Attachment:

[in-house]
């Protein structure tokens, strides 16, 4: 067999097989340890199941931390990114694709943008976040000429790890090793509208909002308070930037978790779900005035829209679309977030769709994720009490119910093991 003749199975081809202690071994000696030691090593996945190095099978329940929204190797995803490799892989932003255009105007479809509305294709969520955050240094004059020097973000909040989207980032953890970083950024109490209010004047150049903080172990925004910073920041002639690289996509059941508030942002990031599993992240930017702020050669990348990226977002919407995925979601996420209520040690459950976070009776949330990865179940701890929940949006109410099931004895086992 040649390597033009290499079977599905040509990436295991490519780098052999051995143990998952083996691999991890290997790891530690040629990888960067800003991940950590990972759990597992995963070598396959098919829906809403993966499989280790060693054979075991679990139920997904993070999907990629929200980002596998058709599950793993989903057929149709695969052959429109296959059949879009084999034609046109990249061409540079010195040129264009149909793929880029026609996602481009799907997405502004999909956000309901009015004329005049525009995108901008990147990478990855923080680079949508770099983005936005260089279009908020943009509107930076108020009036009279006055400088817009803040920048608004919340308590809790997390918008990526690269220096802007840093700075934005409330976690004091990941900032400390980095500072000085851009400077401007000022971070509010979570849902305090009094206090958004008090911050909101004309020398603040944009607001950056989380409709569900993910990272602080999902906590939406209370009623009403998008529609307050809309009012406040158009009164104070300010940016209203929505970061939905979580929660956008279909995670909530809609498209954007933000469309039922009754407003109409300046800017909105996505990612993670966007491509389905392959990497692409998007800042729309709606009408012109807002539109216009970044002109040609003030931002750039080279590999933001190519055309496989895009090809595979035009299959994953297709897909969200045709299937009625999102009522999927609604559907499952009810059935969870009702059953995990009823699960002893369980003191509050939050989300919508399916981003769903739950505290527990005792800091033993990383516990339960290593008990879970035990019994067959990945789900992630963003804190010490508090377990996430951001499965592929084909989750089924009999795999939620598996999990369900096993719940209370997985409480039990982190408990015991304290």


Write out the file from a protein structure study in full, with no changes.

[in-house]
């Protein structure tokens, strides 16, 4: 067999097989340890199941931390990114694709943008976040000429790890090793509208909002308070930037978790779900005035829209679309977030769709994720009490119910093991 003749199975081809202690071994000696030691090593996945190095099978329940929204190797995803490799892989932003255009105007479809509305294709969520955050240094004059020097973000909040989207980032953890970083950024109490209010004047150049903080172990925004910073920041002639690289996509059941508030942002990031599993992240930017702020050669990348990226977002919407995925979601996420209520040690459950976070009776949330990865179940701890929940949006109410099931004895086992 040649390597033009290499079977599905040509990436295991490519780098052999051995143990998952083996691999991890290997790891530690040629990888960067800003991940950590990972759990597992995963070598396959098919829906809403993966499989280790060693054979075991679990139920997904993070999907990629929200980002596998058709599950793993989903057929149709695969052959429109296959059949879009084999034609046109990249061409540079010195040129264009149909793929880029026609996602481009799907997405502004999909956000309901009015004329005049525009995108901008990147990478990855923080680079949508770099983005936005260089279009908020943009509107930076108020009036009279006055400088817009803040920048608004919340308590809790997390918008990526690269220096802007840093700075934005409330976690004091990941900032400390980095500072000085851009400077401007000022971070509010979570849902305090009094206090958004008090911050909101004309020398603040944009607001950056989380409709569900993910990272602080999902906590939406209370009623009403998008529609307050809309009012406040158009009164104070300010940016209203929505970061939905979580929660956008279909995670909530809609498209954007933000469309039922009754407003109409300046800017909105996505990612993670966007491509389905392959990497692409998007800042729309709606009408012109807002539109216009970044002109040609003030931002750039080279590999933001190519055309496989895009090809595979035009299959994953297709897909969200045709299937009625999102009522999927609604559907499952009810059935969870009702059953995990009823699960002893369980003191509050939050989300919508399916981003769903739950505290527990005792800091033993990383516990339960290593008990879970035990019994067959990945789900992630963003804190010490508090377990996430951001499965592929084909989750089924009999795999939620598996999990369900096993719940209370997985409480039990982190408990015991304290």